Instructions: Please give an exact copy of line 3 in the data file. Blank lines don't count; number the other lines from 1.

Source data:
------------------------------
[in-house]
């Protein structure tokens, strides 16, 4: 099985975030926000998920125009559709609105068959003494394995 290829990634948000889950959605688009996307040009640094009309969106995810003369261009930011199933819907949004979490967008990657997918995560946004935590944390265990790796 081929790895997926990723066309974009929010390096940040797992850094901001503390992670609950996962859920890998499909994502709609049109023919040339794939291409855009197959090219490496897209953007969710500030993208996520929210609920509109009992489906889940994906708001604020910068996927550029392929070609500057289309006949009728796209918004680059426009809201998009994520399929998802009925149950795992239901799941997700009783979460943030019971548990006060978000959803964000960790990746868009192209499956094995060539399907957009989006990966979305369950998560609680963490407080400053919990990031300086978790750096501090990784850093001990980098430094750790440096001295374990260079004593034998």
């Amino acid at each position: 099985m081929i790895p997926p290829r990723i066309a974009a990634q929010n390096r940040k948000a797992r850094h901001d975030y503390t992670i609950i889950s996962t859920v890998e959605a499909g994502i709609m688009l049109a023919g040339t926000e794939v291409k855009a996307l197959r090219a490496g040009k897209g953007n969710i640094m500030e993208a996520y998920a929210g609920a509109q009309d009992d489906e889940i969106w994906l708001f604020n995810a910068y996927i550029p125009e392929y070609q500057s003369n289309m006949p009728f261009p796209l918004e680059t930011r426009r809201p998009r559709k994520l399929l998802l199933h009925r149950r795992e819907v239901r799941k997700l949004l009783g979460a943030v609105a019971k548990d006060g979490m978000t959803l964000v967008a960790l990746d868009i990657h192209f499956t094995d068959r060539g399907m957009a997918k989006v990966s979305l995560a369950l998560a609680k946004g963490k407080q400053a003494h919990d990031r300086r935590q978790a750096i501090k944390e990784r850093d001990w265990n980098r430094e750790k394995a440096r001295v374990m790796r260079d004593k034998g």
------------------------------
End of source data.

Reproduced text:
């Amino acid at each position: 099985m081929i790895p997926p290829r990723i066309a974009a990634q929010n390096r940040k948000a797992r850094h901001d975030y503390t992670i609950i889950s996962t859920v890998e959605a499909g994502i709609m688009l049109a023919g040339t926000e794939v291409k855009a996307l197959r090219a490496g040009k897209g953007n969710i640094m500030e993208a996520y998920a929210g609920a509109q009309d009992d489906e889940i969106w994906l708001f604020n995810a910068y996927i550029p125009e392929y070609q500057s003369n289309m006949p009728f261009p796209l918004e680059t930011r426009r809201p998009r559709k994520l399929l998802l199933h009925r149950r795992e819907v239901r799941k997700l949004l009783g979460a943030v609105a019971k548990d006060g979490m978000t959803l964000v967008a960790l990746d868009i990657h192209f499956t094995d068959r060539g399907m957009a997918k989006v990966s979305l995560a369950l998560a609680k946004g963490k407080q400053a003494h919990d990031r300086r935590q978790a750096i501090k944390e990784r850093d001990w265990n980098r430094e750790k394995a440096r001295v374990m790796r260079d004593k034998g």